case 1: -hash 1000 -hashLatchFactor 5
case 2: -hash 1000 -hashLatchFactor 10
case 3: -hash 1000 -hashLatchFactor 100
case 4: -hash 10000 -hashLatchFactor 100
preloaded the buffer pool, and used Customer table as a gate to make ensure all clients started at the same point.
We launched 20 self-service clients simultaneously to query table Order in 2 ways:
- randomly: 20 clients read (NO LOCK) randomly in its' assigned range based on OrderNum:
client 1 can read randomly from OrderNum 100,000 - 149,999
client 2 can read randomly from OrderNum 200,000 - 249,999
- sequential access: 20 clients read (NO LOCK) on the same 100 records with OrderNum between 900,000 to 900,100
Each client read 1 million times. While all clients were reading data, test script would snapshot promon every 3 seconds to open
the Latch Count page (R&D -> debghb -> 6 -> 11) and recorded the "naps/sec" for BHT. Average "naps/sec" would be calculated
for each case after that case was done.
Please see the attached spreadsheet recording the "naps/sec" (the bigger number, the more contention)
For random access scenarios, with same -B and -hash, we can see increasing the -hashLatchFactor can help to reduce the contention.
For sequential access scenarios, with same -B and -hash, naps/sec is similar when increasing the -hashLatchFactor, because the users are contenting on the same blocks.
Beside the -hashLatchFactor, from the result, we can see increasing the -hash will also help, because the -hashLatchFactor depends on the -hash.
To conclude, there are a lot of factors to consider the right value for -hashLatchFactor. It depends on:
- data allocation
- number of users accessing the BHT
- buffer pool, BHT's size
In general, user can monitor the promon screen, check the contention ("naps/sec") for the BHT to determine what value of -hashLatchFactor is right for his/her environment.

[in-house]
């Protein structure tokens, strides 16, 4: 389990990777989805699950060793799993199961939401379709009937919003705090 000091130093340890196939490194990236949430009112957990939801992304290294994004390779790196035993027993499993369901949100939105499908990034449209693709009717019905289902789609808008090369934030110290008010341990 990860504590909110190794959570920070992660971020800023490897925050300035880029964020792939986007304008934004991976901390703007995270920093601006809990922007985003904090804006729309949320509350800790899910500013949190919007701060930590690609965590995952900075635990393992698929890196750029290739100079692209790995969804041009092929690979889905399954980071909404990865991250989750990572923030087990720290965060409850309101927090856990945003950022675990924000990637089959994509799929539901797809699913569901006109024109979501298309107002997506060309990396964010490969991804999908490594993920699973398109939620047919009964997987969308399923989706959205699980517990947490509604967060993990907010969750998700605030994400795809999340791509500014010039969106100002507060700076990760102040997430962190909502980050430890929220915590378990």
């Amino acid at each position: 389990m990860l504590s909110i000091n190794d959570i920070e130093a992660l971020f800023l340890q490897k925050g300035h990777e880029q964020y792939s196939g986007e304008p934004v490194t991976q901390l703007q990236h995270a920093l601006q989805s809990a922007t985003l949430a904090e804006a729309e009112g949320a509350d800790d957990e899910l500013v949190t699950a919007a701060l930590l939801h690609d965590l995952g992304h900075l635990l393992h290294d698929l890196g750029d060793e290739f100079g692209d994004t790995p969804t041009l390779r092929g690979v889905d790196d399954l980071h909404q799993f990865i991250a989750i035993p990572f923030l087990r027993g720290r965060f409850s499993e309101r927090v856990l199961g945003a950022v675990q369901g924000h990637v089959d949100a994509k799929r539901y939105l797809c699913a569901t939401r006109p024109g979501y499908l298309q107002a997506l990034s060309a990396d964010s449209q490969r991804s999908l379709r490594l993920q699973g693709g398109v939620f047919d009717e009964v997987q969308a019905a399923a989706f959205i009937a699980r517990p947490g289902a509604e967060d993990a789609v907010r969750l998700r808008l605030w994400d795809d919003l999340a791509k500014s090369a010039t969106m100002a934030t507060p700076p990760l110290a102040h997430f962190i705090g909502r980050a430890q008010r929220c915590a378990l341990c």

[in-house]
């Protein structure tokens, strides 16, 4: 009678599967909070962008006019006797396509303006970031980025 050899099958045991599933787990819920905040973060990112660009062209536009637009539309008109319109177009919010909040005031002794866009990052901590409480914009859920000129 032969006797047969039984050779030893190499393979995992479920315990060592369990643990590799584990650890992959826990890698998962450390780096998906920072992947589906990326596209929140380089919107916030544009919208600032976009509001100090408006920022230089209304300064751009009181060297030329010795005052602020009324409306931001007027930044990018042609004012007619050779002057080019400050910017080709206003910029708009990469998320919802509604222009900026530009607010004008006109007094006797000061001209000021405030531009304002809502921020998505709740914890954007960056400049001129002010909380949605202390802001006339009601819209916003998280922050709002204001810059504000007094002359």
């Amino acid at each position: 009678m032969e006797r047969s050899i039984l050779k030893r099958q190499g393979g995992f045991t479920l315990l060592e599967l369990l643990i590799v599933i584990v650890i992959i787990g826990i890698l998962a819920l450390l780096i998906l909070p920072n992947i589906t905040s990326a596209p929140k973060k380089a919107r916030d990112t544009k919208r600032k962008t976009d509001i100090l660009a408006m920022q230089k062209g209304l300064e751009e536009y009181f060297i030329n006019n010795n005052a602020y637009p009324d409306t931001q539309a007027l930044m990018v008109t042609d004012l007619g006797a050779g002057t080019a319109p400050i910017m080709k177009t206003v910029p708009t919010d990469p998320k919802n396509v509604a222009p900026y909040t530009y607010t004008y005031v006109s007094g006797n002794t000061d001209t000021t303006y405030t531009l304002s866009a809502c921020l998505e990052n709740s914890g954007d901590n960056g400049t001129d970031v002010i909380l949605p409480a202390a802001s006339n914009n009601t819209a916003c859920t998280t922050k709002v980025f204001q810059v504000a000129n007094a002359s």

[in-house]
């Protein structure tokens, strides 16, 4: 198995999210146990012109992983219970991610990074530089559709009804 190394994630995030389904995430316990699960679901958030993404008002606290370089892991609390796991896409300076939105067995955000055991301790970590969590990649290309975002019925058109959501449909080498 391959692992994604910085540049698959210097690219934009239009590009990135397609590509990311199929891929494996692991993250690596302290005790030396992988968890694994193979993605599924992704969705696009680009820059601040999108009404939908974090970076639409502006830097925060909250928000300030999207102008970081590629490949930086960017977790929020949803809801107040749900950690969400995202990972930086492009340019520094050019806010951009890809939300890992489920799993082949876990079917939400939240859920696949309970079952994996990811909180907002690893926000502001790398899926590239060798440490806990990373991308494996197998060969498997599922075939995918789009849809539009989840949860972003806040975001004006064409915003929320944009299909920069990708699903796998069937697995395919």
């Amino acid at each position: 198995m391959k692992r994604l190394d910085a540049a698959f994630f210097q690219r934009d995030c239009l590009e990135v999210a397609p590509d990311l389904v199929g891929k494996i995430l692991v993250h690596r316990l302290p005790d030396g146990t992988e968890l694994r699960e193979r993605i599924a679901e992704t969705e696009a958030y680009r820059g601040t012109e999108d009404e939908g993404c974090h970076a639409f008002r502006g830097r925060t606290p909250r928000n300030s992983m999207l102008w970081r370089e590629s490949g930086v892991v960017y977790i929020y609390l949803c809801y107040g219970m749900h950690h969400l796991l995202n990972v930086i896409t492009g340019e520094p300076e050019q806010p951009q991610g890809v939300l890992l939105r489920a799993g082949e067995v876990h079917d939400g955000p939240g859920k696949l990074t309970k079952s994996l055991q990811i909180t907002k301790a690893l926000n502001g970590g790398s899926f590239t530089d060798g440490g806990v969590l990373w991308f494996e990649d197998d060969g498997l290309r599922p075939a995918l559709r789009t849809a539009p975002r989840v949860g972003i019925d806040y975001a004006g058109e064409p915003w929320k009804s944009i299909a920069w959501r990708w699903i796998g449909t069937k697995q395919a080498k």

Are there any reasons why the -hash is limited by -B / 4? Tests seem to say the higher -hash the better results (lower naps/sec). In my tests I got that lock duration of BHT latches approximately equates 25 ns * -B / -hash. So I'd try the -hash = -B.
-hash is not limited by -B / 4, this is a default value, user can adjust below or above that.
Bigger -hash will get more latches (because -hashLatchFactor is <n> % of -hash)
So it will help to improve the performance. You can increase either or both -hash and -hashLatchFactor values.
> case 1: -hash 1000 -hashLatchFactor 5
> case 2: -hash 1000 -hashLatchFactor 10
> case 3: -hash 1000 -hashLatchFactor 100
> case 4: -hash 10000 -hashLatchFactor 100
Isn't there a negative performance impact when -hash is not a prime number?
This test didn't focus on the database tuning. It only verified the new startup parameter -hashLatchFactor.
So we kept the same scenario for the database, only adjusted the value of -hashLatchFactor, and monitored how that it impacted the performance. If you look into the attachment, we grouped the test cases into 3 sets:
-hash default (~ B / 4)
and we compared the "naps/sec" when changing -hashLatchFactor in each set to prove if the new parameter was helpful.
The prime number suggestion is the result of industry research performed years ago. The prime is supposed to provide a better distribution of data accross the hash table resulting in shorter chains per bucket. These chains are searched sequentially while holding the bht and therefore can have an adverse effect on performance when they get long. Think of it as a Fast hash lookup followed by a slow sequential scan. It really all depends on the distribution of the data requested and where it hashes to in the table.
Btw we enhanced the hash chain display as part of this work making it easier to see the distribution.